Regional HR Leaders Discuss the Development of HR Service Delivery Models

The Chapman Consulting Group today hosted an HR roundtable discussion for 15 select HR Heads. Regional HR Leaders from high-profile multinationals in the Financial Services, FMCG, IT & Telecommunications, Oil & Gas, Real Estate, Pharmaceutical, Insurance, and Industrial sectors met over lunch at the Singapore Cricket Club to discuss the topic of “Asia Pacific HR Service Delivery Models: What’s Working and What’s Not”.

A) The Evolution of HR Service Delivery Models

Participants at the lunch were able to share their experiences in adopting a number of different decentralised, regionalised, internationalised and hybrid HR service delivery models. In every example, the method of delivery depended on a balancing act of factors. For some, HR was set up largely along the lines of what the business expected; in others the HR function was able to dictate its own strategy, which in turn needed the ‘buy-in’ from the business; and there were some examples of where the HR service model was less pre-designed and was more a simple reflection of the organisation’s size, complexity and stage of development.

The Decentralised HR Function

A few companies that were represented around the table still relied on traditional approaches to HR service delivery. In one case, the organisation had operated in a highly decentralised way for over a century in Asia, and each country continued to operate almost as its own ‘fiefdom’, in which HR practices were lead by their respective HR ‘barons’. The advantages of this system was that the individual countries were left alone to tailor HR systems exactly how they saw fit, and the global headquarters could still exercise control by limiting each country’s access to senior decision-making outside their geography. However the major downside was the lack of opportunity that this model gave to the in-country HR talent, which in turn had slowed down the development and modernisation of HR practices in the company.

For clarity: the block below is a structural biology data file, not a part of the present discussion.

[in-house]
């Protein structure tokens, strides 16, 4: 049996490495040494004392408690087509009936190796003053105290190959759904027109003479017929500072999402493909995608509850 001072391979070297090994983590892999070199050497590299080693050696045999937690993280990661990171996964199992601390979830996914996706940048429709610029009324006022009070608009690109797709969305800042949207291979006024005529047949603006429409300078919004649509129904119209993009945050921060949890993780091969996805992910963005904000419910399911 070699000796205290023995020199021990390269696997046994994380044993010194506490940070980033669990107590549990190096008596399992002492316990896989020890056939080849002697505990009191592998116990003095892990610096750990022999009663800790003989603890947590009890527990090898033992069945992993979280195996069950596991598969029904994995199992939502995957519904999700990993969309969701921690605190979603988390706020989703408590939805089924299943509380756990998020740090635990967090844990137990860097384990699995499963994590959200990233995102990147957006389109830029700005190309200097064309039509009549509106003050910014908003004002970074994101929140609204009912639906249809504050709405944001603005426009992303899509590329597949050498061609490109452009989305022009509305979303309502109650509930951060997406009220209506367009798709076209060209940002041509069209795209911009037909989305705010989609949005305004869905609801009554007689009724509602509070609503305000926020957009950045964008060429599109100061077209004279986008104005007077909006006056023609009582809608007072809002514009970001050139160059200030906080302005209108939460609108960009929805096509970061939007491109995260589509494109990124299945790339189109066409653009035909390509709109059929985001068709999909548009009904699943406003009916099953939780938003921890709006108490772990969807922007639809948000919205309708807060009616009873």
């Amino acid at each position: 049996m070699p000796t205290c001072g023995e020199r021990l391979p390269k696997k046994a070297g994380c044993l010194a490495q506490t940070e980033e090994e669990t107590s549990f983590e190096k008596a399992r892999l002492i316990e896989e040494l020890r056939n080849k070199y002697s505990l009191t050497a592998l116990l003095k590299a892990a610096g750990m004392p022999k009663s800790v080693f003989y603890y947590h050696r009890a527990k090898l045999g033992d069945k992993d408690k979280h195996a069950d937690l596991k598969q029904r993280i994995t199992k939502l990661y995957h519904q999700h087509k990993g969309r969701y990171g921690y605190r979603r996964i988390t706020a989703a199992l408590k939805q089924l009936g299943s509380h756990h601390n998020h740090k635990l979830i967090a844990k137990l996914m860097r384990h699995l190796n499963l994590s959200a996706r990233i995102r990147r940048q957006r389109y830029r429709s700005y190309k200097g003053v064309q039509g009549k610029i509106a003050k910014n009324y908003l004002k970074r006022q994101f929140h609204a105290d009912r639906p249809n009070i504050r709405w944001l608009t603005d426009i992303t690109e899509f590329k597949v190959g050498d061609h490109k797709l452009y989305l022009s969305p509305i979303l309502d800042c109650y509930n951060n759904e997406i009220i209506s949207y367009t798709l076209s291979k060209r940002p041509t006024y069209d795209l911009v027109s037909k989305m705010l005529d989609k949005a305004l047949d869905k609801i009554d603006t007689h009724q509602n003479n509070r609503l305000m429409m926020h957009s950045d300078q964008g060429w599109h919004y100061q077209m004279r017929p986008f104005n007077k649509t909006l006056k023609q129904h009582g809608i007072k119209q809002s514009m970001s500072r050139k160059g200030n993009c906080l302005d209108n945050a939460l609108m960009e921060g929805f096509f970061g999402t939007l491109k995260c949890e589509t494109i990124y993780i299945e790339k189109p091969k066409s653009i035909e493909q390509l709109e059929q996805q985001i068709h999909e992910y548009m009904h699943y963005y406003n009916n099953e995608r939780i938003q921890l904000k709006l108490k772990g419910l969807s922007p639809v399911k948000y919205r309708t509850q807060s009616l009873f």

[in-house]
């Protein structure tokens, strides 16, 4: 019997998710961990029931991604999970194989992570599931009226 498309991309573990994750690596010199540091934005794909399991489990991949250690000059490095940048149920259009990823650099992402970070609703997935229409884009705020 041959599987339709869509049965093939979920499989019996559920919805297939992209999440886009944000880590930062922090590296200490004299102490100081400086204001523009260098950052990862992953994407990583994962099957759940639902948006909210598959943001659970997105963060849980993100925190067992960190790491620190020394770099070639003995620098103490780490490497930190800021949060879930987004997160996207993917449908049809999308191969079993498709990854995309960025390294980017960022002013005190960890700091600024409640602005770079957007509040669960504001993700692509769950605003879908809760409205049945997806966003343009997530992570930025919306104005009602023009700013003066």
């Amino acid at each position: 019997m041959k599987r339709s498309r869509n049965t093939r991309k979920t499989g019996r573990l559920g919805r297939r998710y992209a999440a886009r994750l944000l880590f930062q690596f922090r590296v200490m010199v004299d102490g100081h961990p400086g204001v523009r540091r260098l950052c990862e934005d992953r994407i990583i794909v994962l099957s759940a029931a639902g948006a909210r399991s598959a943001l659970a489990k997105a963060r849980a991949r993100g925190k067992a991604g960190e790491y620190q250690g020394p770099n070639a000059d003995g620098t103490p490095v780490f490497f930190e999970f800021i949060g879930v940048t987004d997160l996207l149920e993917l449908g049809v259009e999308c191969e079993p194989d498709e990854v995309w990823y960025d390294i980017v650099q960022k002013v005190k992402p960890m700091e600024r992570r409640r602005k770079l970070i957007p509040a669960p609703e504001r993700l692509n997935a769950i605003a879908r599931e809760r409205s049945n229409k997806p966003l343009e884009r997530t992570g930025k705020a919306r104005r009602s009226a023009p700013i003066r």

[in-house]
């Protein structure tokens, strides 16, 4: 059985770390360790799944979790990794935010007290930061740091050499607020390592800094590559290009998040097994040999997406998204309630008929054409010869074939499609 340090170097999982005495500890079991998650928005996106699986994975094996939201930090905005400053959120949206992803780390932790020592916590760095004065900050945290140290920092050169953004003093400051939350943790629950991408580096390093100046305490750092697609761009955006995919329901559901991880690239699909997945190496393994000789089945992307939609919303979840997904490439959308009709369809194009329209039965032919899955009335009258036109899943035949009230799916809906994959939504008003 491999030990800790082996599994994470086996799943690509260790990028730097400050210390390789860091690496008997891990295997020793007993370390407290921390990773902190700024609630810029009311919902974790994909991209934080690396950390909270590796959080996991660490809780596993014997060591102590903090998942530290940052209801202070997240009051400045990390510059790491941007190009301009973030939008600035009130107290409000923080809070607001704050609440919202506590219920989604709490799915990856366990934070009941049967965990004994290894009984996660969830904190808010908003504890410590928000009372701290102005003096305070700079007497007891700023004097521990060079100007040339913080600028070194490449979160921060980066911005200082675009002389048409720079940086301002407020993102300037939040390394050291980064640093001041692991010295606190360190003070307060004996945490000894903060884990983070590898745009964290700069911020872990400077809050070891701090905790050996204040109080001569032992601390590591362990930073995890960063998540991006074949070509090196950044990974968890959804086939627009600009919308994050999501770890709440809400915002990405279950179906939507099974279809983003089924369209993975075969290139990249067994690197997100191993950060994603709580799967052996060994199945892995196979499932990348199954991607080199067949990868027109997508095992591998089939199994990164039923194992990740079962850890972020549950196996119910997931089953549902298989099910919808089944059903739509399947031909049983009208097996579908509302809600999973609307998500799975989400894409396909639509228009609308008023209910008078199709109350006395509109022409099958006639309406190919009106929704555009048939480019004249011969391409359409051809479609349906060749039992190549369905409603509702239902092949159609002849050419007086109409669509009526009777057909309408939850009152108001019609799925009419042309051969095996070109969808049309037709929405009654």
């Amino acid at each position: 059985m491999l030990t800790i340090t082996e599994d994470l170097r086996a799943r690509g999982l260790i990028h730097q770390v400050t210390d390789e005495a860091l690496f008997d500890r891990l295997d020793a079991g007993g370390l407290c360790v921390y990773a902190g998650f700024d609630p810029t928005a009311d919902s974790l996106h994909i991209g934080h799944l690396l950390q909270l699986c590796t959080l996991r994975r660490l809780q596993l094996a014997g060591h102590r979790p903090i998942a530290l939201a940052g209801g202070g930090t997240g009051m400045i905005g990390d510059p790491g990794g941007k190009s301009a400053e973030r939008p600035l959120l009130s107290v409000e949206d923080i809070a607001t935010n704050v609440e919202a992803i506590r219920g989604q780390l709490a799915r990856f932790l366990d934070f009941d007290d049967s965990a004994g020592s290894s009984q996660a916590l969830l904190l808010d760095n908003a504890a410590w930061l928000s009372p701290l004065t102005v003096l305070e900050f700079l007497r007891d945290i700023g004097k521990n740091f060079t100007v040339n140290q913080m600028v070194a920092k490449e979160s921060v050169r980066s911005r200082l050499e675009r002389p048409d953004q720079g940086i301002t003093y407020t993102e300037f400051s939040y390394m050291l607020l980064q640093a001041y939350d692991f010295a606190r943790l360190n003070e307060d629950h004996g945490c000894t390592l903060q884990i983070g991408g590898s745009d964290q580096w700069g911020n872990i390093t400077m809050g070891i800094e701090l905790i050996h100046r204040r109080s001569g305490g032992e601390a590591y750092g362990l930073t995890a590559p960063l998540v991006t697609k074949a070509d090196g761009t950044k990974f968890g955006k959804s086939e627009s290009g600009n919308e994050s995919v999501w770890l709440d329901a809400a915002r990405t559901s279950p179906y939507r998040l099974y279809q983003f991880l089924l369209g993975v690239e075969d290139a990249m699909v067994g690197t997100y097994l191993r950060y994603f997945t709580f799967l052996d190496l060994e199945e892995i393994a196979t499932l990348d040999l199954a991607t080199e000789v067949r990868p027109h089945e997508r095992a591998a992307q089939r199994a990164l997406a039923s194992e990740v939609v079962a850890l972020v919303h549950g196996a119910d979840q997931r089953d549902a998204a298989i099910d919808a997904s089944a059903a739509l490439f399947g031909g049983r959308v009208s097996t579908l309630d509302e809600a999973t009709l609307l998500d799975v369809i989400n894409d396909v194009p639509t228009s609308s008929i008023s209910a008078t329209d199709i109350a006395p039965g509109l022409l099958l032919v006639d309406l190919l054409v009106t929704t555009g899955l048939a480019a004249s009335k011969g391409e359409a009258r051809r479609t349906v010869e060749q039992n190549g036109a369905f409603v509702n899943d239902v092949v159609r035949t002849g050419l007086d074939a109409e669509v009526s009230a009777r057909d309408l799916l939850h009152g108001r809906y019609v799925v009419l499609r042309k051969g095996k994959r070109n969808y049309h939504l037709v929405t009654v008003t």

Fairly Decentralised, with a Small Regional HR Function

Two of the companies represented around the table exhibited a highly streamlined regional HR function, in which their companies had deliberately kept the corporate HR functions small in order to reflect their decentralised cultures. Value-added HR projects were able to be successfully coordinated regionally by giving HR team members a variety of double-hat responsibilities, and allowing them to leverage the resources of HR specialists at the global HQ level. On the plus side, this allowed them to give autonomy to each country while retaining the power to co-ordinate and compare regional practices. However once again the downside was that HR talent did not have enough of a runway for development, and HR service delivery suffered a ‘bump’ each time a person left the company and exposed the HR team to a large shortfall in resources.